Surfing last night for a bit of relaxation, I realised that there are a number of blogs I like, but the google reader app doesn’t make it as neat as it could be to have your ‘web inbox’ show you what’s of interest. So I caught up with Tim Harford’s Undercover Economist.
The entry on Facebook’s impending doom sparkled, including the reminder of Brook’s Law. This is simply that “adding manpower to a late software project makes it later”.
I’m confronted by many potential buyers that have seemingly insurmountable problems to overcome. Remembering my universe revolves around sales team leaders, the issues with which they grapple are omnipresent since all reps got given expensive post-it note holders (aka Laptops) and beyond; reporting compliance, calls per day raises, enlarging pipelines, shortening sales cycles, sluggish new product sales, you know the picture.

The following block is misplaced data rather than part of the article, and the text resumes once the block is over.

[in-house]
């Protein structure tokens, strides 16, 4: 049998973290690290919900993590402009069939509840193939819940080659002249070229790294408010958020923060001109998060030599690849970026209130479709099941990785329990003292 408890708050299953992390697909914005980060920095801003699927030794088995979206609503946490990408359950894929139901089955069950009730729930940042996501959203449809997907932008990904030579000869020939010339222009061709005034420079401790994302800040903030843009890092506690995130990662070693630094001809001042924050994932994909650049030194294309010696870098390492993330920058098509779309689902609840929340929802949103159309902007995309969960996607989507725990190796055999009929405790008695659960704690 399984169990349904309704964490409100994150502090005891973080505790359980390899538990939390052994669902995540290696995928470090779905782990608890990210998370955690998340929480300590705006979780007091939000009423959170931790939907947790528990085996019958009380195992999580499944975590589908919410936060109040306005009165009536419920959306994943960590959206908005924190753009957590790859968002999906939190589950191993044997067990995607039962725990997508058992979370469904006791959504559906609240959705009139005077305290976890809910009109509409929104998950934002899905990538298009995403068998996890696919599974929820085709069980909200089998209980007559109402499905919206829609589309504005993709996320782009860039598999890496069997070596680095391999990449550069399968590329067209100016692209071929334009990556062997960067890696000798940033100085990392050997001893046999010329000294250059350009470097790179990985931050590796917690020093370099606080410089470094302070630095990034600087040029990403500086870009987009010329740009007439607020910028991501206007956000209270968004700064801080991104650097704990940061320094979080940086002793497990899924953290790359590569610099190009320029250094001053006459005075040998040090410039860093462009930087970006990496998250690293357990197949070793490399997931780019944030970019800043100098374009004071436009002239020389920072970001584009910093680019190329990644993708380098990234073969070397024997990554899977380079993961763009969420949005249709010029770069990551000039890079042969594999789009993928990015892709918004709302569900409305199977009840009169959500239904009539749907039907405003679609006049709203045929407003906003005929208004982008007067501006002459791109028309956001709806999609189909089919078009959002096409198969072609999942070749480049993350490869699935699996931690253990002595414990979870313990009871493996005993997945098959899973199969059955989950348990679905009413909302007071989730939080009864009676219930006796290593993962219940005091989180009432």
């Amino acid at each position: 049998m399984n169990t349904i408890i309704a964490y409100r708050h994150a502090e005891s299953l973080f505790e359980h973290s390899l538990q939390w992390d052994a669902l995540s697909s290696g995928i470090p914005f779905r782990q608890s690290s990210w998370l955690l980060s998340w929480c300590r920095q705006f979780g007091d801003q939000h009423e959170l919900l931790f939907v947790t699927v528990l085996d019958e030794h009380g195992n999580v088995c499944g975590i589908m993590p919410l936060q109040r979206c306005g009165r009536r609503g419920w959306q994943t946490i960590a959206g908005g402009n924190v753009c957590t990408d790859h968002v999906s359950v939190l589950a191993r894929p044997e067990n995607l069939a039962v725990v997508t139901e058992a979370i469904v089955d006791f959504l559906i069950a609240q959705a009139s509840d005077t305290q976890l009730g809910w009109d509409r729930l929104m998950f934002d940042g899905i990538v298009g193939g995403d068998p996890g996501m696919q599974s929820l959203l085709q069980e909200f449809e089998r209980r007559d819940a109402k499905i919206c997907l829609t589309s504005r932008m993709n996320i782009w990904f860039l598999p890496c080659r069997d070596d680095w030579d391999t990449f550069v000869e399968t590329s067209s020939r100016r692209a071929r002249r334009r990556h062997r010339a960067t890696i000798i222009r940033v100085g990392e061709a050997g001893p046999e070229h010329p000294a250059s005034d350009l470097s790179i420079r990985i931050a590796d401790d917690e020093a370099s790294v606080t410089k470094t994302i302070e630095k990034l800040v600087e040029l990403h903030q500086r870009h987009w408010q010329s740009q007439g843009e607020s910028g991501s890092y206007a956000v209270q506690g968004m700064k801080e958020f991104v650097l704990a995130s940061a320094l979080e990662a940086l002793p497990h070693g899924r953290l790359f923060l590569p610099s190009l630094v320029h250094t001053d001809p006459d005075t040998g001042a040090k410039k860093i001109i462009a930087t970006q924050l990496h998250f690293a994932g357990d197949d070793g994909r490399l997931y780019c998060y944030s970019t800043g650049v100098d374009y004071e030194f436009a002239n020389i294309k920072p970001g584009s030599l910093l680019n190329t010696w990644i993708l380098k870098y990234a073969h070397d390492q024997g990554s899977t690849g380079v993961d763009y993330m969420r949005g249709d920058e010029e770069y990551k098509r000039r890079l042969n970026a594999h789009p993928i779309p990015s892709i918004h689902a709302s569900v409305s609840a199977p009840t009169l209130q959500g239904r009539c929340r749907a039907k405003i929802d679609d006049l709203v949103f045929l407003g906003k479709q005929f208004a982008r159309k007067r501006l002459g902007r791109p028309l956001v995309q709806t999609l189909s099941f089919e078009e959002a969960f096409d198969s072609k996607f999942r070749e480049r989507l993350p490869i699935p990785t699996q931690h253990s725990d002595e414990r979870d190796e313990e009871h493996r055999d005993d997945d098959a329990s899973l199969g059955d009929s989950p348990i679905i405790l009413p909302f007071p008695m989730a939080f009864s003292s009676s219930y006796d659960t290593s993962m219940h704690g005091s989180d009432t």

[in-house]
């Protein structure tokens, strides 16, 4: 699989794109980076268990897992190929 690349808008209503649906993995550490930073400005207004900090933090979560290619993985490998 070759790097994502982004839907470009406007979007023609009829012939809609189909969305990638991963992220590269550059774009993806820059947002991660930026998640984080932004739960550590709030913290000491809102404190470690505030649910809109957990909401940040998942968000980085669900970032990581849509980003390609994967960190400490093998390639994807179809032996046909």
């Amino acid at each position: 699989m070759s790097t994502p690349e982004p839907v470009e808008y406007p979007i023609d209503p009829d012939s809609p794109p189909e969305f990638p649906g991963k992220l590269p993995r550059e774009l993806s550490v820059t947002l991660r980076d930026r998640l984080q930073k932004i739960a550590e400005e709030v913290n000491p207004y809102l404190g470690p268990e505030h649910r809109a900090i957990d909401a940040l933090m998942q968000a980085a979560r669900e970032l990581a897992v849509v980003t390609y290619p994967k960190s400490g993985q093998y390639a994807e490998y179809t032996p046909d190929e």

I think there’s an evolution of Brook’s Law that’ll really appeal to these people. ‘Throwing money at something never solves anything’. There are tons of examples of where big spending fails to change things around. The largest one in the UK at the moment is any project you care to mention about the NHS. In my world, I shall now endeavour to check what investment plans my target decision makers have in place for improving whatever it is constitutes their current focus, and demonstrate how I can facilitate such joy through them spending less, not more.